A stop-limit order is an order to place a regular buy or sell order (also known as a "limit order") when the highest bid or lowest ask reaches a specified price, known as the "stop." This can be helpful for protecting profits or minimizing losses.
The stop-limit box has three inputs:
- Stop - think of this as the "trigger price." If you place a stop-limit order to sell, it will turn into a regular limit order when the highest bid drops to or below the stop. If you place a stop-limit order to buy, it will turn into a regular limit order when the lowest ask raises to or exceeds the stop.
- Limit - this is the same thing as the "Price" on a regular buy or sell order. Once your stop-limit order has been triggered by the highest bid or lowest ask reaching your stop price, it turns into a buy or sell order for the price you enter in the limit field.
- Amount - this is the same as the "Amount" on a regular buy or sell order. It indicates the amount of coins you wish to buy or sell should your stop-limit order be triggered.
Let's go over some examples.
Suppose you bought 100 LTC at a price of 0.023 BTC. It's now at 0.026 BTC. You've made some profit, but you're feeling good about LTC and think it has nowhere to go but up. At the same time, you're aware that crypto is volatile, and that tomorrow's headline ("Mt. Gox Loses 750 Million LTC") could cause the price to crash. How can you hold your LTC, but make sure you get out if a crash comes? Place a stop-limit order with these parameters:
Stop: 0.024 BTC
Limit: 0.023 BTC
Amount: 100 LTC
Then click "Sell" in the stop-limit box. A confirmation box will come up telling you what will happen: "If the highest bid drops to or below 0.024 BTC, an order to sell 100 LTC at a price of 0.023 BTC will be placed."
You now have some protection. You're holding your LTC, but if the price crashes to 0.024BTC, your LTC will automatically be sold (as long as there are enough buy orders at or above 0.023 BTC). As with a regular sell order, your coins will be sold at the best possible price; so, if you want to be sure your coins get sold, set the limit price even lower.
Your limit price does not have to be lower than your stop. If you anticipate a dead cat bounce to 0.025 BTC after the crash to 0.024 BTC, you can set your stop at 0.024 BTC and your limit at 0.025 BTC. This will cause a sell order at 0.025 BTC to be placed should the highest bid drop to 0.024 BTC.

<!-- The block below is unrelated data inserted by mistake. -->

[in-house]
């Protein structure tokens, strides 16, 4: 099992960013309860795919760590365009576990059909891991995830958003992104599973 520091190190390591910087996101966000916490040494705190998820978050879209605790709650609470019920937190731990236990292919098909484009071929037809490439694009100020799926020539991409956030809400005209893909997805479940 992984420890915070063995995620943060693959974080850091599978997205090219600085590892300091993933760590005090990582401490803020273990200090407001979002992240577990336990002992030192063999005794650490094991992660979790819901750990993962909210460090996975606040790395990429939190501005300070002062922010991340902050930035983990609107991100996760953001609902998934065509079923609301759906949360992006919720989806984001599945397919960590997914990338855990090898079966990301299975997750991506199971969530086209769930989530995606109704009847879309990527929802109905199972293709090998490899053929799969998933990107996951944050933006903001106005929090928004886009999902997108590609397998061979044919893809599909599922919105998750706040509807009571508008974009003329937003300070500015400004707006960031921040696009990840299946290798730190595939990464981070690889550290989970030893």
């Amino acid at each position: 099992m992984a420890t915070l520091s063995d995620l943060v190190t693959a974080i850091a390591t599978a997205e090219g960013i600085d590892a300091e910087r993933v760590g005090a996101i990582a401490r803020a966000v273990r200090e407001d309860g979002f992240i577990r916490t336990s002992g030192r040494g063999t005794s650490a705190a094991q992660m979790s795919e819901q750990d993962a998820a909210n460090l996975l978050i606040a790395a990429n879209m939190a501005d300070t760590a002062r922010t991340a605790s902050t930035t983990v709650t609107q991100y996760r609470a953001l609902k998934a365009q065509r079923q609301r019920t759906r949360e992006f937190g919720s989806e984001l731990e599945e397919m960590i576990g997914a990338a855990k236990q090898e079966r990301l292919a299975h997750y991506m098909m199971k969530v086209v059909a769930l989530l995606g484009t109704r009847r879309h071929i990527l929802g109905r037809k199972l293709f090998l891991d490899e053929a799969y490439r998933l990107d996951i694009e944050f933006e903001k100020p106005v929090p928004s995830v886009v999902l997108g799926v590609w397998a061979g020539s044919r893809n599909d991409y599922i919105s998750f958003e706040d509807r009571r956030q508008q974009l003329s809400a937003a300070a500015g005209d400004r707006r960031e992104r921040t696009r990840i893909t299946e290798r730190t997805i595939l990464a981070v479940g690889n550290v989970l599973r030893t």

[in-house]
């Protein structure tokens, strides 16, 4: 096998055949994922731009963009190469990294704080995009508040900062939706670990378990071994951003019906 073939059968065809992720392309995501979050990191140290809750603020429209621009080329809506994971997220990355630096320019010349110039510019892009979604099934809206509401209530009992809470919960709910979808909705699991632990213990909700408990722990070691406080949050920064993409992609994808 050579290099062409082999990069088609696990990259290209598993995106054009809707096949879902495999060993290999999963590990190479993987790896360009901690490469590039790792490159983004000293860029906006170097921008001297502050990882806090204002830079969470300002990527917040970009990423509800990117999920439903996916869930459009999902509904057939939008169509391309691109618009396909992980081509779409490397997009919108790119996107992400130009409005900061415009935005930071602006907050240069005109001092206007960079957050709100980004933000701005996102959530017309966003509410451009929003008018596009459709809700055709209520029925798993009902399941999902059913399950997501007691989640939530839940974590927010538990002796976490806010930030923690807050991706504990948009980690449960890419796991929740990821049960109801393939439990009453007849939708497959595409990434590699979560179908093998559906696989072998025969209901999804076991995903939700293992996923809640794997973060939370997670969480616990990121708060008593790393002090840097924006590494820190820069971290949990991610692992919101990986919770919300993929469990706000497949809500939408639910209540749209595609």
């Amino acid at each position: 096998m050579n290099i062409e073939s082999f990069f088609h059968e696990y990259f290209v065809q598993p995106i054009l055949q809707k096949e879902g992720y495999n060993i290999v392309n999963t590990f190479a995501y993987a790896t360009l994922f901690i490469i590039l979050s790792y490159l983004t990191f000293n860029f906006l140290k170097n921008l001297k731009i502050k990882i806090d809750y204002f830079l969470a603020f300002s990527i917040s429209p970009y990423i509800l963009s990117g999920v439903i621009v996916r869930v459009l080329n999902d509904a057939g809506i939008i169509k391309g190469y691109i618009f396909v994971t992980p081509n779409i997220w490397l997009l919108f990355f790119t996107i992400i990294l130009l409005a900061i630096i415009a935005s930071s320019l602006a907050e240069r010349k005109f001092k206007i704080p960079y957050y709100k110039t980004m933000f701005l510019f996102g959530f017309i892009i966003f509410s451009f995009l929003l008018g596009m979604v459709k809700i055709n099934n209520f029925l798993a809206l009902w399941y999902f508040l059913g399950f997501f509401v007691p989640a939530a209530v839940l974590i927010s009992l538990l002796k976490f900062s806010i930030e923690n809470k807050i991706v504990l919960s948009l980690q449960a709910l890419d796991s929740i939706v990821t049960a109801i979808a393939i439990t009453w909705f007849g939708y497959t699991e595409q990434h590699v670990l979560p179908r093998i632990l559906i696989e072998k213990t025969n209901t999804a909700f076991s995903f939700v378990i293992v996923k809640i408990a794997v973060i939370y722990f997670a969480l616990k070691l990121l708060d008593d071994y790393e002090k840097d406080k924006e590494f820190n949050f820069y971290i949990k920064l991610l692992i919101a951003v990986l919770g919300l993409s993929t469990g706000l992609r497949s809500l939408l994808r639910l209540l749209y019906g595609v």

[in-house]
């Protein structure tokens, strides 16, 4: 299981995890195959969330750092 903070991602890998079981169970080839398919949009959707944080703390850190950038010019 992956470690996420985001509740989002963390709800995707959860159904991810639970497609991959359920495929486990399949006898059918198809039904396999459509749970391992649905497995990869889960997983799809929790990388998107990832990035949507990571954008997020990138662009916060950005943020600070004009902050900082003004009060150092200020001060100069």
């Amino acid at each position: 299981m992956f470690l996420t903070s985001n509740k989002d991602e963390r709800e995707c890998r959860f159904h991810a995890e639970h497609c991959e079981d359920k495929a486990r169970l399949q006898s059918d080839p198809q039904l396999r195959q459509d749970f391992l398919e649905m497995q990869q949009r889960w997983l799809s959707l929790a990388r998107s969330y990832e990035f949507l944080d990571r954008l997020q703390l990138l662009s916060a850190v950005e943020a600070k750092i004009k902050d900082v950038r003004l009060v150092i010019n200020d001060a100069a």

Suppose XPM has crashed to 0.002 BTC. It's low, and it's a good time to buy those 300 XPM you've been wanting. But you think it isn't done crashing, and would like to wait for it to go even lower before buying. Still, you could be wrong, and want to be sure you don't miss out on buying if a whale comes along and pumps the price to the moons of Neptune. Place a stop-limit order with these parameters:
Stop: 0.0022 BTC
Limit: 0.0025 BTC
Amount: 300 XPM
Then click "Buy" in the stop-limit box. A confirmation box will come up telling you what will happen: "If the lowest ask rises to or above 0.0022 BTC, an order to buy 300 XPM at a price of 0.0025 BTC will be placed."
Now, you can watch the price plummet as bagholders wail in despair. But if you're wrong and the price skyrockets, you'll automatically buy in when the lowest ask reaches 0.0022 BTC (as long as there are enough sell orders at or below 0.0025 BTC to cover your purchase).
As with the sell-type stop-limit order, you can place your limit anywhere you want. If you want to bet on a downtick after the price hits 0.0022 BTC, you can set your stop at 0.0022 BTC and your limit at 0.0021 BTC. This will cause a buy order at 0.0021 BTC to be placed when the lowest ask reaches 0.0022 BTC.
If this is all too much to remember, just try entering some numbers in the stop-limit box and clicking "Buy" or "Sell." The confirmation box will come up and tell you exactly what will happen, and the order won't actually be placed unless you approve it.